3. ^ Ng, Choon Hwee Bernard; Fan, Wai Yip (2015-06-03). "Uncovering Metastable α-Ag2MoO4 Phase Under Ambient Conditions. Overcoming High Pressures by 2,3-Bis(2-pyridyl)pyrazine Doping". Crystal Growth & Design. 15 (6): 3032–3037. ISSN 1528-7483. doi:10.1021/acs.cgd.5b00455. 
  4. ^ Singh, D. P.; Sirota, B.; Talpatra, S.; Kohli, P.; Rebholz, C.; Aouadi, S. M. (2012-03-09). "Broom-like and flower-like heterostructures of silver molybdate through pH controlled self assembly". Journal of Nanoparticle Research. 14 (4): 1–11. ISSN 1388-0764. doi:10.1007/s11051-012-0781-0. 
  5. ^ Fodjo, Essy Kouadio; Li, Da-Wei; Marius, Niamien Paulin; Albert, Trokourey; Long, Yi-Tao. "Low temperature synthesis and SERS application of silver molybdenum oxides". Journal of Materials Chemistry A. 1 (7). doi:10.1039/c2ta01018f. 
  6. ^ Li, ZhaoQian; Chen, XueTai; Xue, Zi-Ling (2013-02-22). "Microwave-assisted hydrothermal synthesis of cube-like Ag-Ag2MoO4 with visible-light photocatalytic activity". Science China Chemistry. 56 (4): 443–450. ISSN 1674-7291. doi:10.1007/s11426-013-4845-5. 
  7. ^ Liu, Eryong; Gao, Yimin; Jia, Junhong; Bai, Yaping (2013-03-24). "Friction and Wear Behaviors of Ni-based Composites Containing Graphite/Ag2MoO4 Lubricants". Tribology Letters. 50 (3): 313–322. ISSN 1023-8883. doi:10.1007/s11249-013-0131-0. 
  8. ^ Suthanthiraraj, S. Austin; Premchand, Y. Daniel (2004-05-01). "Molecular structural analysis of 55mol% CuI-45mol% Ag2MoO4 solid electrolyte using XPS and laser raman techniques". Ionics. 10 (3-4): 254–257. ISSN 0947-7047. doi:10.1007/BF02382825. 
  9. ^ Rocca, F; Kuzmin, A; Mustarelli, P; Tomasi, C; Magistris, A (1999-06-01). "XANES and EXAFS at Mo K-edge in (AgI)1−x(Ag2MoO4)x glasses and crystals". Solid State Ionics. 121 (1–4): 189–192. doi:10.1016/S0167-2738(98)00546-3.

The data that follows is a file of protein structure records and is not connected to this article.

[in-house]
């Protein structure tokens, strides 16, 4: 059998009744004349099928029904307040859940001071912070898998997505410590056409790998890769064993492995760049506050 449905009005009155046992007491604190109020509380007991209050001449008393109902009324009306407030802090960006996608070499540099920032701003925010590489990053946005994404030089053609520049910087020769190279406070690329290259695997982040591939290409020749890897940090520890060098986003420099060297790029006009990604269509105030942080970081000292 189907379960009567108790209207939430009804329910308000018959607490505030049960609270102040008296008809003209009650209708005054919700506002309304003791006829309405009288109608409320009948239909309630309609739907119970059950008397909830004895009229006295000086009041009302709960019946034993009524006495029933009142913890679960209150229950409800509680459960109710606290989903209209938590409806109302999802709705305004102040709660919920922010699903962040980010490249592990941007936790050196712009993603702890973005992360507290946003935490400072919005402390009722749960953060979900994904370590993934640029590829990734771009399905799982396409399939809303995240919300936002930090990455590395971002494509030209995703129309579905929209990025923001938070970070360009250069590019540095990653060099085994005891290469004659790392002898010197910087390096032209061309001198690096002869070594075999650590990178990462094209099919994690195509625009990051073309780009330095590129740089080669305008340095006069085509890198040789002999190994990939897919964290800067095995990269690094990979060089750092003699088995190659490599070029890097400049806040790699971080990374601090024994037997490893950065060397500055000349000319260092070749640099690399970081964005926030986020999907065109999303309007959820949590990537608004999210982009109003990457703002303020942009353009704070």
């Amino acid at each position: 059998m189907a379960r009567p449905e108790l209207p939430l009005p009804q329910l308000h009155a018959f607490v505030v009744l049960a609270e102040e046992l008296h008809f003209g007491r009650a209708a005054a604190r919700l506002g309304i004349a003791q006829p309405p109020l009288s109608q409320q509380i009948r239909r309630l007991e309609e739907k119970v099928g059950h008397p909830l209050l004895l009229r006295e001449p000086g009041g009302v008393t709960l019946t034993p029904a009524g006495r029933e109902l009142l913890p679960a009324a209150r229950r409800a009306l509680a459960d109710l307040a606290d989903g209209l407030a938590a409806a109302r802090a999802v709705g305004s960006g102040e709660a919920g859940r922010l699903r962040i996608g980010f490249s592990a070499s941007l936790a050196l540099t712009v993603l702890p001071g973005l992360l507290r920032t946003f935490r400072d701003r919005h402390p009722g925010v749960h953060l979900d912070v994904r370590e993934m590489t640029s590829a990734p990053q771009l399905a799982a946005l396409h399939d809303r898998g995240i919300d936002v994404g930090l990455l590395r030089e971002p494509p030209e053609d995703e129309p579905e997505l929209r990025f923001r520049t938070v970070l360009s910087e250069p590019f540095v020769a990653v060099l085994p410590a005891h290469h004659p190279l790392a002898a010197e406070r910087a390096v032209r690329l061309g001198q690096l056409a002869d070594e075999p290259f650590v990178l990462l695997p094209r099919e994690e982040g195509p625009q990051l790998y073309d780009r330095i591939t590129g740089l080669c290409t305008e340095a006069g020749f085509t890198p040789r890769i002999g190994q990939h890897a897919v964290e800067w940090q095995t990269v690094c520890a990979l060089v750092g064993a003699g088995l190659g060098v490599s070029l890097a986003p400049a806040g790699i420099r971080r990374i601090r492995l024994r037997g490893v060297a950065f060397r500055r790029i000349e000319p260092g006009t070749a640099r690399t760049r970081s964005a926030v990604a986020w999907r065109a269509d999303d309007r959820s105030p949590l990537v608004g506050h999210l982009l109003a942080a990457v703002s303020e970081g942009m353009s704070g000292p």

10. ^ Brown, Stephen; Marshall, Alison; Hirst, Philip (1993-12-20). "The growth of single crystals of lead molybdate by the Czochralski technique". Materials Science and Engineering: A. 173 (1–2): 23–27. doi:10.1016/0921-5093(93)90179-I. 
  11. ^ a b De Santana, Yuri V. B.; Gomes, Jose Ernane Cardoso; Matos, Leandro; Cruvinel, Guilherme Henrique; Perrin, Andre; Perrin, Christiane; Andres, Juan; Varela, Jose A.; Longo, Elson (2014-08-01). "Silver Molybdate and Silver Tungstate Nanocomposites with Enhanced Photoluminescence". Nanomaterials and Nanotechnology. doi:10.5772/58923. 
  12. ^ Gouveia, A. F.; Sczancoski, J. C.; Ferrer, M. M.; Lima, A. S.; Santos, M. R. M. C.; Li, M. Siu; Santos, R. S.; Longo, E.; Cavalcante, L. S. (2014-06-02). "Experimental and Theoretical Investigations of Electronic Structure and Photoluminescence Properties of β-Ag2MoO4 Microcrystals". Inorganic Chemistry. 53 (11): 5589–5599. ISSN 0020-1669. doi:10.1021/ic500335x. 
  13. ^ Jiang, Hao; Liu, Jin-Ku; Wang, Jian-Dong; Lu, Yi; Yang, Xiao-Hong. "Thermal perturbation nucleation and growth of silver molybdate nanoclusters by a dynamic template route". CrystEngComm. 17 (29): 5511–5521. doi:10.1039/c5ce00039d. 
  14. ^ Zhao, Songjian; Li, Zhen; Qu, Zan; Yan, Naiqiang; Huang, Wenjun; Chen, Wanmiao; Xu, Haomiao (2015-10-15). "Co-benefit of Ag and Mo for the catalytic oxidation of elemental mercury". Fuel. 158: 891–897. doi:10.1016/j.fuel.2015.05.034. 
  15. ^ Cunha, F. S.; Sczancoski, J. C.; Nogueira, I. C.; Oliveira, V. G. de; Lustosa, S. M. C.; Longo, E.; Cavalcante, L. S. "Structural, morphological and optical investigation of β-Ag 2 MoO 4 microcrystals obtained with different polar solvents". CrystEngComm. doi:10.1039/c5ce01662b.